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DOWNTOWN : Asian Artwork Helps Dispel Stereotypes

October 30, 1994|TINA NGUYEN

When Rachele Lozzi began planning art shows for her Downtown gallery, she wanted to capture Los Angeles' cultural and historical richness. This month's exhibit, "Origins/Transitions," explores the diversity of Asian and Asian American experiences.

Thirteen artists of Japanese, Chinese and Korean descent display a spectrum of perspectives on art, history and culture.

"Having all these artists together really gave me a sense of culture and cultural history," Lozzi said.

Lozzi chose works in a broad range of mediums, from traditional Chinese brush painting to computerized paintings.

Pat Tom, a third-generation Chinese American, returned to her cultural roots when she took up brush painting, an ancient form of Chinese art.

"As I was learning Chinese calligraphy and how to control the paintbrush, I was also learning the culture of China," Tom said.

With swift strokes of her paintbrush, she created a three-dimensional collage of a single lotus in shades of black and gray. Using Chinese ink chips in water, Tom added details to the veins of leaves hanging off a persimmon tree.

"My paintings are very quiet. With Western art, you need to stand back. With mine and other Chinese art, people have to come close to the painting to see the details, the small hidden images," Tom said.

Li Huai said she uses radiant reds in her bold paintings depicting images of her personal struggles with American culture, including isolation, seduction and confusion. On a three-paneled oil painting, stretching across the gallery's center wall, the Beijing-born artist and UC San Diego professor said she tries to defy the softness typically associated with Asian art. The work uses blood-red hues to evoke seduction, confusion and isolation in her bicultural experience, she said.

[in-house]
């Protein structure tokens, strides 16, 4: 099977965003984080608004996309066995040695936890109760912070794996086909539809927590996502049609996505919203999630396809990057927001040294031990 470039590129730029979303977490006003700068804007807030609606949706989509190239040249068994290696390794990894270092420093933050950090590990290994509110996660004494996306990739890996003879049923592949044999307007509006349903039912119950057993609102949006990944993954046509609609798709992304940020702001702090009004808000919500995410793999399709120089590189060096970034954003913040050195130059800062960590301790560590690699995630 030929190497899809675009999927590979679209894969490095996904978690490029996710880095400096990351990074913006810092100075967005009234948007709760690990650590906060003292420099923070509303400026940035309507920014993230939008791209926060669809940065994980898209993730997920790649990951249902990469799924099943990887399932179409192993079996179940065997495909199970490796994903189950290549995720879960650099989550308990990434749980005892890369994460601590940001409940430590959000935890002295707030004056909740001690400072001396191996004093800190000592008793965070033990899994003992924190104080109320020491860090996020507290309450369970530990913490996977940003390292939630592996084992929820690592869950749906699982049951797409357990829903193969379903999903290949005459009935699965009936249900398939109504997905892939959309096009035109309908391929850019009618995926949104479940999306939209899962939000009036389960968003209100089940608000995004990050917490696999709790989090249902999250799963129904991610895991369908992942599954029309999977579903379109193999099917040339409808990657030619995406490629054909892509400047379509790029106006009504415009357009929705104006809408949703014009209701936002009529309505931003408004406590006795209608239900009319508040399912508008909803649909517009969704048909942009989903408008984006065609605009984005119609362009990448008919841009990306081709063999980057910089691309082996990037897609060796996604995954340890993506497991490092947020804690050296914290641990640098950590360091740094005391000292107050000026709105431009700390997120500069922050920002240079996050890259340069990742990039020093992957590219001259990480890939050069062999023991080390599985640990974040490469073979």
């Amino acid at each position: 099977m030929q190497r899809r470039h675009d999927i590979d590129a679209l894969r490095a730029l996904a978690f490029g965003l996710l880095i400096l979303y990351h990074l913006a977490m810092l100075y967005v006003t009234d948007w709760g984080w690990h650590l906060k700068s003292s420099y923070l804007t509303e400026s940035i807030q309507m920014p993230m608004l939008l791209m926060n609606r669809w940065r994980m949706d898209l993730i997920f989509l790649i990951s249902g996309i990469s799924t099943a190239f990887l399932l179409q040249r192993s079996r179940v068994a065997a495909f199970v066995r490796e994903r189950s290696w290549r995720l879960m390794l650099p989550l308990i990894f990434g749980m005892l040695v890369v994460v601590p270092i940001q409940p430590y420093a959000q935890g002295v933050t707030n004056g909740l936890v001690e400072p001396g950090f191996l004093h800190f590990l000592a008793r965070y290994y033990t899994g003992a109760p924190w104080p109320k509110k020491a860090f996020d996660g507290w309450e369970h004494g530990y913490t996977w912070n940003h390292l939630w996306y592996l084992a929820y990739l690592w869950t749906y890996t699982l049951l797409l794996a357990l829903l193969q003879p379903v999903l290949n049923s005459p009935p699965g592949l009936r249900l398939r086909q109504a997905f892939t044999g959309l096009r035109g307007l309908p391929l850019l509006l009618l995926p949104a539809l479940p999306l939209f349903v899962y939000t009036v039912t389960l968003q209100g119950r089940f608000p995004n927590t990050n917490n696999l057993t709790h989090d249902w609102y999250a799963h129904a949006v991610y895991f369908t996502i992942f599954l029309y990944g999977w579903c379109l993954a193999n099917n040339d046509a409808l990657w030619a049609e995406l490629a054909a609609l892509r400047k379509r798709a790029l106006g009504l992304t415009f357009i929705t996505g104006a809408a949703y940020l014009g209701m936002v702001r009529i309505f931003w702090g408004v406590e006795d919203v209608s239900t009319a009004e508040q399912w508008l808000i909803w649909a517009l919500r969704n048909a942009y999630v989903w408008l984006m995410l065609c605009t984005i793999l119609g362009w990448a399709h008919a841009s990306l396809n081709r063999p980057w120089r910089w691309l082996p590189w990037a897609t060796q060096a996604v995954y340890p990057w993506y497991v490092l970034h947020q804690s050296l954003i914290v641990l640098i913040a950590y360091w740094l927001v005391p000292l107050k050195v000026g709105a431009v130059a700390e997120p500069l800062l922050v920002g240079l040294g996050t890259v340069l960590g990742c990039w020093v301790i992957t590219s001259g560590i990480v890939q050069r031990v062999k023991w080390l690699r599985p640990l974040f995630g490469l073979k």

A first-generation Korean American, June Choi paints portraits of fictitious characters from novellas she's read or some of her own short stories. Using charcoal, acrylic paints and sometimes tar, her near life-sized paintings play with mermaid figures and a robotic, faceless version of Barbie.

A politically and socially conscious Grace Amemiya said she discusses her internal struggles with gender roles and environmental issues through her printmaking and etchings. She said her work visualizes an Asian woman's frustrations and inner strengths, unrequited love and the dichotomy of Catholicism and Buddhism in her background.

"My work is themed on life. I'm always carrying the array of emotions in my work and I hope people look at it and interact with the messages," Amemiya said.

Alex Luu, an independent filmmaker and performance artist, read his poetry at the gallery and crossed racial and sexual lines by performing a series of Asian American characters. Luu said he enjoys exploring his heritage and personifying the ordinary idiosyncrasies of Asian American males.

"People always expect Asian Americans to always be in pain. I portray the ordinary struggles of screwed up love, sexuality. People usually have a problem with Asian American men who are sexual," Luu said.

The exhibit runs through Nov. 5 at the Rachele Lozzi Gallery at the Los Angeles Hilton and Towers, 930 Wilshire Blvd.

Information: (213) 612-3965.

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